On Tue, Feb 13, 2018 at 3:36 PM, Gioh Kim <guru...@gmail.com> wrote:
> On Tue, Feb 13, 2018 at 11:06 AM, Gioh Kim <guru...@gmail.com> wrote:
>> On Mon, Feb 12, 2018 at 7:56 AM, Bhupesh SHARMA <bhupesh.li...@gmail.com>
>>> On Fri, Feb 9, 2018 at 7:24 PM, Gioh Kim <guru...@gmail.com> wrote:
>>>> "echo c > /proc/sysrq-trigger" generates the kernel dump but it
>>>> reboots the system.
>>>> I'd like to generate kernel dump without system reboot.
>>>> I think it is possible to jump to the kdump kernel and generate kernel
>>>> dump, and come back to the operating kernel with kexec.
>>>> I know I can jump to the kdump kernel with "kexec -e" but I cannot
>>>> figure out how to come back to the operating kernel.
>>>> For example, I tried following sequences after reading kexec manual page.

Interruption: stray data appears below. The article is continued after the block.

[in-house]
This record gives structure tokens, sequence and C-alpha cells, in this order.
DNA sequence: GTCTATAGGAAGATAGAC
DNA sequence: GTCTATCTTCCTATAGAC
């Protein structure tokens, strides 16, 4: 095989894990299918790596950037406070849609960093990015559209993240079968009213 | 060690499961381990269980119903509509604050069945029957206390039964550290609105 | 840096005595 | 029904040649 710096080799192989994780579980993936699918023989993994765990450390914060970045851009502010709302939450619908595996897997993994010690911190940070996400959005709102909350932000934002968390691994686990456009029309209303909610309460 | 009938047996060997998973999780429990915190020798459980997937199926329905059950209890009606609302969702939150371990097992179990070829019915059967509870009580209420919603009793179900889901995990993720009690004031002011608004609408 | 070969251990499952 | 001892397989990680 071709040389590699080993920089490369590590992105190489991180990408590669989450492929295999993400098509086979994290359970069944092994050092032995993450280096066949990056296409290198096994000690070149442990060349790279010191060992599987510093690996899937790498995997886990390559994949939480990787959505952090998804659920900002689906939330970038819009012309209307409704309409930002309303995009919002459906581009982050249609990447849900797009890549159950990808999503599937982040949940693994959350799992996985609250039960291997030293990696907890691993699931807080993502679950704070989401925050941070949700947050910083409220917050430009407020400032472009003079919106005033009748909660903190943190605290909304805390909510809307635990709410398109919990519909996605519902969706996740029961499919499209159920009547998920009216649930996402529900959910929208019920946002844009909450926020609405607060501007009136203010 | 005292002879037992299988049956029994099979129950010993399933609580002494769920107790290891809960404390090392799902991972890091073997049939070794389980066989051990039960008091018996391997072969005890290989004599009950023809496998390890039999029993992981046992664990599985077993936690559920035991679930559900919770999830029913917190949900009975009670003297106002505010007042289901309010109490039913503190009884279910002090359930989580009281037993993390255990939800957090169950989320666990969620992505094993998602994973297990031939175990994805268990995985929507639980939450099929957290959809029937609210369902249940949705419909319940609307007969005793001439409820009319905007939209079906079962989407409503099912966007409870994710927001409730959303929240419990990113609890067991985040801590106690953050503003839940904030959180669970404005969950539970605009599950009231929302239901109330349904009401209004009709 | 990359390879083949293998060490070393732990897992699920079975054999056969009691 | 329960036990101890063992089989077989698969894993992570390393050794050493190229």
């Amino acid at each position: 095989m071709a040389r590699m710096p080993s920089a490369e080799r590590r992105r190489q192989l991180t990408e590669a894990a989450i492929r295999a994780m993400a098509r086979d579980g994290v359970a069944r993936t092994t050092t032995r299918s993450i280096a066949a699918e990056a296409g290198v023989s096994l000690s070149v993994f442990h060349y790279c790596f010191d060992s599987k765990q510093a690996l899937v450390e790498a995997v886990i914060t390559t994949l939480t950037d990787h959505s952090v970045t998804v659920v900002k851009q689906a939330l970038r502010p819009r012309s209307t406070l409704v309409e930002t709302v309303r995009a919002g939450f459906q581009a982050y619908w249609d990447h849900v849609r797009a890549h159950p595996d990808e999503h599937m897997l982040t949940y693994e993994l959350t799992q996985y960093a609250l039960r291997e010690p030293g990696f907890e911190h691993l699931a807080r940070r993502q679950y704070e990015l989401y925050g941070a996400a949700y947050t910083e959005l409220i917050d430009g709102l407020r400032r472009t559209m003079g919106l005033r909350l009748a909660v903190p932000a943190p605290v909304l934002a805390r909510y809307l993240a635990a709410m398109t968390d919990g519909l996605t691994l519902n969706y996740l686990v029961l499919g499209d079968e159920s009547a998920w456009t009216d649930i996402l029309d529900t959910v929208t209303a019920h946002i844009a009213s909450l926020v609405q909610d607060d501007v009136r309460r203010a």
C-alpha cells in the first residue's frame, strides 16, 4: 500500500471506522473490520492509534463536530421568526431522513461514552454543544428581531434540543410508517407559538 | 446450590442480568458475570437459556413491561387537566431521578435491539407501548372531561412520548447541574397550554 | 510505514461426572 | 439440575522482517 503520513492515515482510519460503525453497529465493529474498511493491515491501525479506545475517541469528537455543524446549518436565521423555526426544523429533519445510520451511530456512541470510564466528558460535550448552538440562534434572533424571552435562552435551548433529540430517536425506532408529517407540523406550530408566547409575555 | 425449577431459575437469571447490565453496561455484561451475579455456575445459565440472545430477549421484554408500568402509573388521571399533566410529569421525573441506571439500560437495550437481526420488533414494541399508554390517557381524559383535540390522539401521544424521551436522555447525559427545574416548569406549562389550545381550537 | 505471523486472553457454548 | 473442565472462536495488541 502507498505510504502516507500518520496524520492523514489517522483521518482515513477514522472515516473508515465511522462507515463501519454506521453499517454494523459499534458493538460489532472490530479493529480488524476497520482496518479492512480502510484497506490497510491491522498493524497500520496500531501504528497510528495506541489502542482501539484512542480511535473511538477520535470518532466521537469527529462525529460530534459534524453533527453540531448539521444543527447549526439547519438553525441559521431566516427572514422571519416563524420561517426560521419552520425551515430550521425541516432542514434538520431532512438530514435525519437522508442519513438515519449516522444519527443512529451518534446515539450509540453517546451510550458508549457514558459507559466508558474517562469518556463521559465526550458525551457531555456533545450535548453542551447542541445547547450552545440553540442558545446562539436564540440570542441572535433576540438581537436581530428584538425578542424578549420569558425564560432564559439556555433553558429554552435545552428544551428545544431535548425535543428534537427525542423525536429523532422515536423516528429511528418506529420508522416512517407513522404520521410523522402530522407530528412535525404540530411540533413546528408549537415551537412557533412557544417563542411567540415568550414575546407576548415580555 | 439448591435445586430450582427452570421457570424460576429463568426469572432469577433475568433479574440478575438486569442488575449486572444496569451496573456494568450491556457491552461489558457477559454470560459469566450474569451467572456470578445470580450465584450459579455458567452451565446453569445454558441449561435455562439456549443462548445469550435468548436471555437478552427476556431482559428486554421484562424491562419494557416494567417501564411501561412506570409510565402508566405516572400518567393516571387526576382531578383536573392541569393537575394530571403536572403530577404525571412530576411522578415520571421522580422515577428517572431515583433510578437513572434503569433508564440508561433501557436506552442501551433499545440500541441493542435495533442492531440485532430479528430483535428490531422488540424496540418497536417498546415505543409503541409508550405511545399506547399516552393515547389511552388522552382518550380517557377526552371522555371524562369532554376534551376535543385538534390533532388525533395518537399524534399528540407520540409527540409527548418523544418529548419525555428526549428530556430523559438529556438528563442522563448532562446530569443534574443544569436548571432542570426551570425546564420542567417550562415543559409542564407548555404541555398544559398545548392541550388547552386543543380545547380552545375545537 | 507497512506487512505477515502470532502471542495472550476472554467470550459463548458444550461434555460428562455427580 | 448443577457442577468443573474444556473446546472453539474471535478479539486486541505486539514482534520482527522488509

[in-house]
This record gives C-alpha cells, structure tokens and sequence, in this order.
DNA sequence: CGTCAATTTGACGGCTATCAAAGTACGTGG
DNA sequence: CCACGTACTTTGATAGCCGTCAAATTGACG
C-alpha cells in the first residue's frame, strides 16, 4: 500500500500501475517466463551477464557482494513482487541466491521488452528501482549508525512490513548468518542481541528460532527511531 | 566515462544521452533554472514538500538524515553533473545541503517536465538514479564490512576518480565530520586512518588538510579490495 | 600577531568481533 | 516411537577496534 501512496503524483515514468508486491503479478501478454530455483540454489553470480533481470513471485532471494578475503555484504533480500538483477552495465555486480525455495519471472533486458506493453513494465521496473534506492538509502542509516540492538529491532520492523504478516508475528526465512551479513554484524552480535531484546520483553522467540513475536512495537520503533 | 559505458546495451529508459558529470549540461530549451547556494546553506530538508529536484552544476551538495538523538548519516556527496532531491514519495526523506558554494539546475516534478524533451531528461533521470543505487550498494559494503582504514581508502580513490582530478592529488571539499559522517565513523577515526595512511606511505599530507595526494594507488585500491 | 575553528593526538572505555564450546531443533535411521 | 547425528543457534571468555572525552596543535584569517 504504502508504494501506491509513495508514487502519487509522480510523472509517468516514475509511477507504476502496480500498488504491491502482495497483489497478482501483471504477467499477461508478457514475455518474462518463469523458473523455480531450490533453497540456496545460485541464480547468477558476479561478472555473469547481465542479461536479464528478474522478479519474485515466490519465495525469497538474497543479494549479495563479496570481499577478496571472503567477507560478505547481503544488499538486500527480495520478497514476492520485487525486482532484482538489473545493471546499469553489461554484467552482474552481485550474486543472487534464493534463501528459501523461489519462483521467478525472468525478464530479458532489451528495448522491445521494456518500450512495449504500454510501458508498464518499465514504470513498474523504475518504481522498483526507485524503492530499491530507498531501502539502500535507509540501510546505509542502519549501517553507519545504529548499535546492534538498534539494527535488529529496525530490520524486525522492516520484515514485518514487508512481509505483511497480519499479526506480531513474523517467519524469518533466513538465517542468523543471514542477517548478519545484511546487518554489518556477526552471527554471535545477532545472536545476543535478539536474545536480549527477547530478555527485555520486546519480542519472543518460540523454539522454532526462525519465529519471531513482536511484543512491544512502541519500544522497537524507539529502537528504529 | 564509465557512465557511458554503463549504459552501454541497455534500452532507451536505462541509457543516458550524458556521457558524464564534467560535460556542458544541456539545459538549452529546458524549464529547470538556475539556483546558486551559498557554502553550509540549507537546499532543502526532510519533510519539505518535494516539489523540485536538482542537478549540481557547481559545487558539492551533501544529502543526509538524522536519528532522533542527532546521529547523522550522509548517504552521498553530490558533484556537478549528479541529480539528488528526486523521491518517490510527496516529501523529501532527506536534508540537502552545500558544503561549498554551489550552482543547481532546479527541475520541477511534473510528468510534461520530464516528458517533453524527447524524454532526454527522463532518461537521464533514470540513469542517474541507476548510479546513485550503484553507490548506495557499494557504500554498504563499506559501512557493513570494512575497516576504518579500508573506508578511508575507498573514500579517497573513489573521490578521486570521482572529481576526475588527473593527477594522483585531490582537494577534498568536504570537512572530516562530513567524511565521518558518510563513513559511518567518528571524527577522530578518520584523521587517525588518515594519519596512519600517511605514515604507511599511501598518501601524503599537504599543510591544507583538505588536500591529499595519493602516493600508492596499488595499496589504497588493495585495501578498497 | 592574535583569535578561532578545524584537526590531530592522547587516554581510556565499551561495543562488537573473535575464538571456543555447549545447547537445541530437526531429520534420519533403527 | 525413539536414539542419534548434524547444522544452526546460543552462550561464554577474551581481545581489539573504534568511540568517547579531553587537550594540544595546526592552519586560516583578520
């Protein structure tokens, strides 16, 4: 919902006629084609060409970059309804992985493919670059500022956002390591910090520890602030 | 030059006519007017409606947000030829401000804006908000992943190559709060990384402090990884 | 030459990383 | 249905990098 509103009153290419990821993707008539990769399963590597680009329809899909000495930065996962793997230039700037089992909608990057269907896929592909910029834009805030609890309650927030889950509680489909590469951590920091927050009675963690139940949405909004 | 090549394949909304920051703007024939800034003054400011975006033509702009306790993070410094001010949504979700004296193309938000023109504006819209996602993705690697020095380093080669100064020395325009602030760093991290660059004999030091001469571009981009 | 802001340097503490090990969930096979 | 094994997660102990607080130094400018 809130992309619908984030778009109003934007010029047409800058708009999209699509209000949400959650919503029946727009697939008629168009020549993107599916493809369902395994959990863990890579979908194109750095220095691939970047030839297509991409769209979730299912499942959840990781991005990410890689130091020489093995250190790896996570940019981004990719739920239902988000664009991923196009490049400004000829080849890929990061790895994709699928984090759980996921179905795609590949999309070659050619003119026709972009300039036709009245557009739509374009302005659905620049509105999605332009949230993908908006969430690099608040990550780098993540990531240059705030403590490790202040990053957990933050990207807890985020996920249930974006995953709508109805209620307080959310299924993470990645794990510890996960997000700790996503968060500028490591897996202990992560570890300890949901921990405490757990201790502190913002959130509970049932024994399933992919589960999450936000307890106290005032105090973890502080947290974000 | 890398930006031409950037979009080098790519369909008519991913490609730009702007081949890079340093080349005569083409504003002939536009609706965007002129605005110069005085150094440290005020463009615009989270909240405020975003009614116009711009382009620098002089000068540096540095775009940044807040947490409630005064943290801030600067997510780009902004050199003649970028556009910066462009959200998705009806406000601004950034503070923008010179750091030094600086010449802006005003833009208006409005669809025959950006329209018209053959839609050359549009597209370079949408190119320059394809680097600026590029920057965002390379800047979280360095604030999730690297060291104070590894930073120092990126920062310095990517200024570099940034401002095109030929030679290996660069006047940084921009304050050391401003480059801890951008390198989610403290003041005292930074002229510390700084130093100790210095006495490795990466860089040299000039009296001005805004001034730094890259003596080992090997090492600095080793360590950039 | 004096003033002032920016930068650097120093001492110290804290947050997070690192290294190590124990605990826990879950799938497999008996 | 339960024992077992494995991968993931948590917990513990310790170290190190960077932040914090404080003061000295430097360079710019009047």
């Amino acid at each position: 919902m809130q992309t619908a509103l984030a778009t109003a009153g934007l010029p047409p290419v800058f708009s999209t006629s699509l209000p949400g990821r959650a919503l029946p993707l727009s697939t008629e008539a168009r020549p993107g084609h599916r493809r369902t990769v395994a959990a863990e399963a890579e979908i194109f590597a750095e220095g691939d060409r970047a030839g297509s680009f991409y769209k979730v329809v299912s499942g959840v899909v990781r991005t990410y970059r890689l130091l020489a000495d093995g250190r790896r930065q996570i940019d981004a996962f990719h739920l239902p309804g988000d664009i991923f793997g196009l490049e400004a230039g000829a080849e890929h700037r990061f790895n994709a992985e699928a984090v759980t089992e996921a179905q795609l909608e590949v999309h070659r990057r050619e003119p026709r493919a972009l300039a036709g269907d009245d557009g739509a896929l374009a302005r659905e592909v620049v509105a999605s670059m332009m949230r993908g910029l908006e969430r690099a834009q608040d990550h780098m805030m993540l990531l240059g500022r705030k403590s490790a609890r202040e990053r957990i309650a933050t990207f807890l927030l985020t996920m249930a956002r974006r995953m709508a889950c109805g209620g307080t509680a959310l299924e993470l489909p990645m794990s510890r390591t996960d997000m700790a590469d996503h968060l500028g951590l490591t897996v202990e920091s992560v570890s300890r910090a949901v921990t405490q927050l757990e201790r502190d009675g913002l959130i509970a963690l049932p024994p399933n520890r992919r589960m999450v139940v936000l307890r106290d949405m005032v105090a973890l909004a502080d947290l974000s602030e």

>>>> 0. rebuild kernel with CONFIG_KEXEC_JUMP option
>>>> 1. kexec --load=/boot/vmlinuz --initrd=/boot/initrd --reuse-cmdline
>>> Instead you should be using something like:
>>> # kexec -l /boot/vmlinuz-`uname -r` --initrd=/boot/initramfs-`uname
>>> -r`.img --reuse-cmdline --load-preserve-context --mem-min=addr
>> Hello Bhupesh,
> I'm sorry to bother you.
> I failed because I booted up wrong kernel without KEXEC_JUMP.
> I can jump to kdump kernel with booting a kernel with KEXEC_JUMP.
> And I can see "kexec_jump_back_entry=0x00000000000810d2" at kernel
> booting parameter.
> Now I can jump to kdump kernel and jump back to the original kernel.
> Can I ask just one more question?
> After jumping to kdump kernel, there is not /proc/vmcore file.
> I checked the kernel enabled CONFIG_PROC_VMCORE option.
> What kernel option should I enable to use /proc/vmcore?
> Or should I use another file instead /proc/vmcore?
I'm sorry but please let me ask one more question.
I ran "kexec -e" command on kdump kernel, then it just rebooted the system.
I guess jumping to the original kernel means resuming the original
kernel as it was running.
Did I misunderstand?
Or my machine did not work correctly?
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